The Hill, a mainstream news site in Washington, D.C. that has a politically left bias, came to the conclusion over the weekend that Republicans in Congress who voted to impeach and convict President Donald Trump earlier this year saw a bump in fundraising for their upcoming reelection bids.
“Republicans who backed impeachment see fundraising boost,” the news site said in its headline.
While news site went through the campaign finance reports of several in the House, it did not report the financial comparisons for one of seven Republican senators who voted to convict Trump. Sen. Lisa Murkowski is the only senator of the seven who will face reelection in the 2022 cycle, and in her case, she appears to have paid a price in terms of financial support for her campaign.
Murkowski raised $380,687 during the first quarter of 2021. Compared to the same quarter in 2015, the last time she ran for Senate, that’s worrisome for any senator. In 2015’s first quarter, Murkowski had raised nearly $700,000.
The Hill pointed to the fundraising prowess of Wyoming Congresswoman Liz Cheney, and Illinois Congressman Adam Kinzinger, both Republicans who supported impeachment.
Cheney raised $1.5 million in the first reporting quarter of 2021, compared to $321,000 during the same period in 2019. Kinzinger brought in $1.2 million, compared to $326,000 in the same period two years ago.
“The majority of House Republicans who voted to impeach former President Trump in January saw fundraising gains in the first three months of the year despite intense backlash from members of their own party, according to new financial disclosures,” The Hill wrote.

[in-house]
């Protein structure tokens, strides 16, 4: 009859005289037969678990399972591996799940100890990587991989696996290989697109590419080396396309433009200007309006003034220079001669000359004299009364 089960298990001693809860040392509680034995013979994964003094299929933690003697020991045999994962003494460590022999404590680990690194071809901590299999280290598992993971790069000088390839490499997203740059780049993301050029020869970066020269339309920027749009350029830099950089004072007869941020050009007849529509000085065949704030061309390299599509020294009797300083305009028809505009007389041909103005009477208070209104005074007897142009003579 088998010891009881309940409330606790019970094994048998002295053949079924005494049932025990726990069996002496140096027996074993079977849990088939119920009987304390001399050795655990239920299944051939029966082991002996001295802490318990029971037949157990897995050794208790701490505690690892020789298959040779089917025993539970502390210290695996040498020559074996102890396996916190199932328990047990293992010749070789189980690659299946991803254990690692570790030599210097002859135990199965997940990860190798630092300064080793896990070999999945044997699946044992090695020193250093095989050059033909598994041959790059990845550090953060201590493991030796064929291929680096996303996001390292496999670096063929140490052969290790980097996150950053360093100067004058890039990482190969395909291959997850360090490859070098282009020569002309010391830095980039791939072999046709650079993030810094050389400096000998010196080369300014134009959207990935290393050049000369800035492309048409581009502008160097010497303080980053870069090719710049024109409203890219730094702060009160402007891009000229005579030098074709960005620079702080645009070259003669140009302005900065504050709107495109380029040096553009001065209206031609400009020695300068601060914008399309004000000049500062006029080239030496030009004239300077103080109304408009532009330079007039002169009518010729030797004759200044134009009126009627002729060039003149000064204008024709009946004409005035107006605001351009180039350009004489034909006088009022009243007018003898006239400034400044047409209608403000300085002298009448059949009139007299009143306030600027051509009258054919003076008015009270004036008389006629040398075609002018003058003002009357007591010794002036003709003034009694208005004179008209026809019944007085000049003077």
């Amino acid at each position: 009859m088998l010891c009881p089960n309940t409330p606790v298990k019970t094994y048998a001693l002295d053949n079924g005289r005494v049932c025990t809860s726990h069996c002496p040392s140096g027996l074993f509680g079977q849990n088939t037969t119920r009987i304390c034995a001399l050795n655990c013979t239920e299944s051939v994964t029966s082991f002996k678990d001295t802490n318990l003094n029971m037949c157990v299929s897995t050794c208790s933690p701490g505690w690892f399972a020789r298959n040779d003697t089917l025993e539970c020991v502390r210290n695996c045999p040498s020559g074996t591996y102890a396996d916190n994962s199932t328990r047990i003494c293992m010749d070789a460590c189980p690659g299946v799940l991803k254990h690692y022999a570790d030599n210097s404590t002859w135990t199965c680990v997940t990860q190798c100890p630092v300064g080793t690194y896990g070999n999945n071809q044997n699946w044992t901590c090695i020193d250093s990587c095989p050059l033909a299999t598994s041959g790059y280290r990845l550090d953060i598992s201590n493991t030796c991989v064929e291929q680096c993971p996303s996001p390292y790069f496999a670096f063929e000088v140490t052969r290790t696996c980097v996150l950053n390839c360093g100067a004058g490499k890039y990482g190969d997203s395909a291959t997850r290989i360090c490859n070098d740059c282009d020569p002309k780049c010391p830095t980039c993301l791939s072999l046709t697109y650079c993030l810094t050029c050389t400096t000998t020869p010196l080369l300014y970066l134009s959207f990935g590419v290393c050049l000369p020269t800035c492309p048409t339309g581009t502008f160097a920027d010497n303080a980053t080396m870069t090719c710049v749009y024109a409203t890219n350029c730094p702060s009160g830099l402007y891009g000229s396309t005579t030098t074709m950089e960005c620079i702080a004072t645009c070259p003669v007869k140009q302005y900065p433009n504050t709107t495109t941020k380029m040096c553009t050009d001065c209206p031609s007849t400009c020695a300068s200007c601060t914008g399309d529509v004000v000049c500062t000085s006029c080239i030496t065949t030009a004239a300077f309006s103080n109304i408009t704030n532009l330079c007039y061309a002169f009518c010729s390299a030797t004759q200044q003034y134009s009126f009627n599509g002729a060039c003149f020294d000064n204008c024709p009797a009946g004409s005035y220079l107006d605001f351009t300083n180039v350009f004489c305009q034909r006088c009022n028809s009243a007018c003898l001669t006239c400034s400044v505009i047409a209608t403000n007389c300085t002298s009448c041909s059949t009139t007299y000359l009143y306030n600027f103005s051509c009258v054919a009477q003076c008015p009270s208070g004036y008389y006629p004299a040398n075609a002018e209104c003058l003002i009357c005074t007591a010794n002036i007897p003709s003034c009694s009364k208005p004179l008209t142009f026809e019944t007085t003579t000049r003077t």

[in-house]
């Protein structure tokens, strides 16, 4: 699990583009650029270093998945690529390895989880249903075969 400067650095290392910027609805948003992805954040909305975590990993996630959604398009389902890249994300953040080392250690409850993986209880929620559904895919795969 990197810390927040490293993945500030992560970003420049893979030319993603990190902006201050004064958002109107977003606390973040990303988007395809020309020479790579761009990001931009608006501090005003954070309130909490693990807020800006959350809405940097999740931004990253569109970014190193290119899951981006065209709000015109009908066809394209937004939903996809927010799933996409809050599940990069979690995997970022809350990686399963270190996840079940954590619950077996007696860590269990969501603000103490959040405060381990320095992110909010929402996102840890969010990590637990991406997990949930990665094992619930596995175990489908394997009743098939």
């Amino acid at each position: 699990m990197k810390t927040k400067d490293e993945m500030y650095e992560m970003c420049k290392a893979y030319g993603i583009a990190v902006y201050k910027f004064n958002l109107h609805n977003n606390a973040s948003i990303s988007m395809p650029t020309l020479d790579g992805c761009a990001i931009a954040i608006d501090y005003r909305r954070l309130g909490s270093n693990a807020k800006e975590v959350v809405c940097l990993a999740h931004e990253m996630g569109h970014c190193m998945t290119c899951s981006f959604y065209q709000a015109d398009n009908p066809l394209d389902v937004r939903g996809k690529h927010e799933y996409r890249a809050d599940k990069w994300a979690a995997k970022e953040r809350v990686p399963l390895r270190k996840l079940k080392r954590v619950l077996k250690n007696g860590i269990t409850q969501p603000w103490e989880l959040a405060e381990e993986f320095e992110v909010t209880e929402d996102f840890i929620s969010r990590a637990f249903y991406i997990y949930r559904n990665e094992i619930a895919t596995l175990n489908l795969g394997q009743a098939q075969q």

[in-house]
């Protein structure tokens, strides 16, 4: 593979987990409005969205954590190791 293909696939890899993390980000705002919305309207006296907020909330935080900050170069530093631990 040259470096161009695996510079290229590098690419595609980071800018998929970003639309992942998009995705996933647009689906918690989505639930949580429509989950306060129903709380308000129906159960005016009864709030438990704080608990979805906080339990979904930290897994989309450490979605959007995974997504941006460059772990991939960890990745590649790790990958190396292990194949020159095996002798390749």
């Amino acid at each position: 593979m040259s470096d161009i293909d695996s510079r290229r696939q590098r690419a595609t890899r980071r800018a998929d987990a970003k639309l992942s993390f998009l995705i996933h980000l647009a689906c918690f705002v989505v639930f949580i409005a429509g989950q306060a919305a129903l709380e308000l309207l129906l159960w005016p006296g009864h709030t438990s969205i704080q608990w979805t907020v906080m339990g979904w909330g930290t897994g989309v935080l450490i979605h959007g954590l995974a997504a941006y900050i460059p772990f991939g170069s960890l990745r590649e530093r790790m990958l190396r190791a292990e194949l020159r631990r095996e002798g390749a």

“Most of the Republicans who publicly went against Trump after the Jan. 6 attack on the Capitol saw their 2021 first quarter hauls increase from their 2019 hauls during the same period. Two of Trump’s most high-profile critics in the House received a major financial boost in particular: House GOP Conference Chairwoman Liz Cheney (Wyo.) raised $1.5 million at the start of 2021 compared to $321,000 during the same period in 2019, while Rep. Adam Kinzinger (R-Ill.) brought in $1.2 million during the first three months of the year compared to $326,000 in 2019,” it continued.
Sen. Murkowski needs to catch up with the funds she raised six years ago in order to hire staff for her 2022 campaign and start her ad strategy. She said as much in her recent emailed fundraising pitch to Alaskans, in which she reported she is meeting with her fundraising and finance team this weekend.
“As of right now, we are behind our fundraising and finance goals. I’m reaching out to a few tried and true Team Lisa supporters to see if you are interested in making a donation today,” Murkowski wrote.
The narrative in The Hill that going “anti-Trump” was good for lawmakers back home is not completely born out by other facts further down in the story. Missouri Sen. Josh Hawley, who worked to block the certification of the Electoral College results, raised $3 million in the first quarter, and Texas Sen. Ted Cruz raised $5.3 million. Both Hawley and Cruz are not up for reelection until 2024.
The Hill also pointed to Rep. Jaime Beutler, a Republican serving in a blue district in the state of Washington. Her vote to impeach Trump went over well back home, as she raised $745,000 in the first quarter, compared with $287,000 in 2019.
The Hill mentioned that Georgia Rep. Marjorie Taylor Greene brought in $3.2 million during the first three months of the year, while Louisiana Rep. Steve Scalise raised $3.2 million. Both are pro-Trump Republicans.